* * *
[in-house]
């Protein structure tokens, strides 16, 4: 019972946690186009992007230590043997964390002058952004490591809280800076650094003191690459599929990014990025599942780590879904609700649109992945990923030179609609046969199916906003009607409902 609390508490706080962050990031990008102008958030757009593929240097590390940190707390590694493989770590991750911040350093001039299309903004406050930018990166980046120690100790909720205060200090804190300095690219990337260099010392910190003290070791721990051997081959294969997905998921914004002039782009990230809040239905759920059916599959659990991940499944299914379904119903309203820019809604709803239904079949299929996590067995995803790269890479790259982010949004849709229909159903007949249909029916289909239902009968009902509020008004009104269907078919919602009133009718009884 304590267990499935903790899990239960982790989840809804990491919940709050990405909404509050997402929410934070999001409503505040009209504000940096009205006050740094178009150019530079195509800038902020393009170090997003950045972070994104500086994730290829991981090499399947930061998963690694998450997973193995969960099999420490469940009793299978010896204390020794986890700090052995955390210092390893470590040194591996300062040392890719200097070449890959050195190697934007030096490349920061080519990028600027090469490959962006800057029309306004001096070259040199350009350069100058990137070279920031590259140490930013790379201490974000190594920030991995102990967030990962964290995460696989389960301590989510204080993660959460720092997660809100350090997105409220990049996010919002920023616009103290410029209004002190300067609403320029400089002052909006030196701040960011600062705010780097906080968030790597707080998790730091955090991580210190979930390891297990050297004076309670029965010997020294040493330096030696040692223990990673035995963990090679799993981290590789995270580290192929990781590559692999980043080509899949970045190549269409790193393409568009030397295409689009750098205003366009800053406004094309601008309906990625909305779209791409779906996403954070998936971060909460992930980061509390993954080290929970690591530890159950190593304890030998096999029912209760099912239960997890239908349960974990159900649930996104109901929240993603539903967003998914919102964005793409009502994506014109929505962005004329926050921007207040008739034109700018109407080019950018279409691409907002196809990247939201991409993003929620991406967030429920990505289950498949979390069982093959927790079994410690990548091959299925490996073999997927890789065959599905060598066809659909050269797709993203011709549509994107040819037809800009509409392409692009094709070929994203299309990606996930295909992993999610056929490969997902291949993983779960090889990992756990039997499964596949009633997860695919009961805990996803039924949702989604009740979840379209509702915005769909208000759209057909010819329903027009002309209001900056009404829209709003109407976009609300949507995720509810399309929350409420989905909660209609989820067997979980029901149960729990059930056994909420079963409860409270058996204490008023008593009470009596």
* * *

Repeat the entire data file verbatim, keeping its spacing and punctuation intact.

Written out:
[in-house]
């Protein structure tokens, strides 16, 4: 019972946690186009992007230590043997964390002058952004490591809280800076650094003191690459599929990014990025599942780590879904609700649109992945990923030179609609046969199916906003009607409902 609390508490706080962050990031990008102008958030757009593929240097590390940190707390590694493989770590991750911040350093001039299309903004406050930018990166980046120690100790909720205060200090804190300095690219990337260099010392910190003290070791721990051997081959294969997905998921914004002039782009990230809040239905759920059916599959659990991940499944299914379904119903309203820019809604709803239904079949299929996590067995995803790269890479790259982010949004849709229909159903007949249909029916289909239902009968009902509020008004009104269907078919919602009133009718009884 304590267990499935903790899990239960982790989840809804990491919940709050990405909404509050997402929410934070999001409503505040009209504000940096009205006050740094178009150019530079195509800038902020393009170090997003950045972070994104500086994730290829991981090499399947930061998963690694998450997973193995969960099999420490469940009793299978010896204390020794986890700090052995955390210092390893470590040194591996300062040392890719200097070449890959050195190697934007030096490349920061080519990028600027090469490959962006800057029309306004001096070259040199350009350069100058990137070279920031590259140490930013790379201490974000190594920030991995102990967030990962964290995460696989389960301590989510204080993660959460720092997660809100350090997105409220990049996010919002920023616009103290410029209004002190300067609403320029400089002052909006030196701040960011600062705010780097906080968030790597707080998790730091955090991580210190979930390891297990050297004076309670029965010997020294040493330096030696040692223990990673035995963990090679799993981290590789995270580290192929990781590559692999980043080509899949970045190549269409790193393409568009030397295409689009750098205003366009800053406004094309601008309906990625909305779209791409779906996403954070998936971060909460992930980061509390993954080290929970690591530890159950190593304890030998096999029912209760099912239960997890239908349960974990159900649930996104109901929240993603539903967003998914919102964005793409009502994506014109929505962005004329926050921007207040008739034109700018109407080019950018279409691409907002196809990247939201991409993003929620991406967030429920990505289950498949979390069982093959927790079994410690990548091959299925490996073999997927890789065959599905060598066809659909050269797709993203011709549509994107040819037809800009509409392409692009094709070929994203299309990606996930295909992993999610056929490969997902291949993983779960090889990992756990039997499964596949009633997860695919009961805990996803039924949702989604009740979840379209509702915005769909208000759209057909010819329903027009002309209001900056009404829209709003109407976009609300949507995720509810399309929350409420989905909660209609989820067997979980029901149960729990059930056994909420079963409860409270058996204490008023008593009470009596």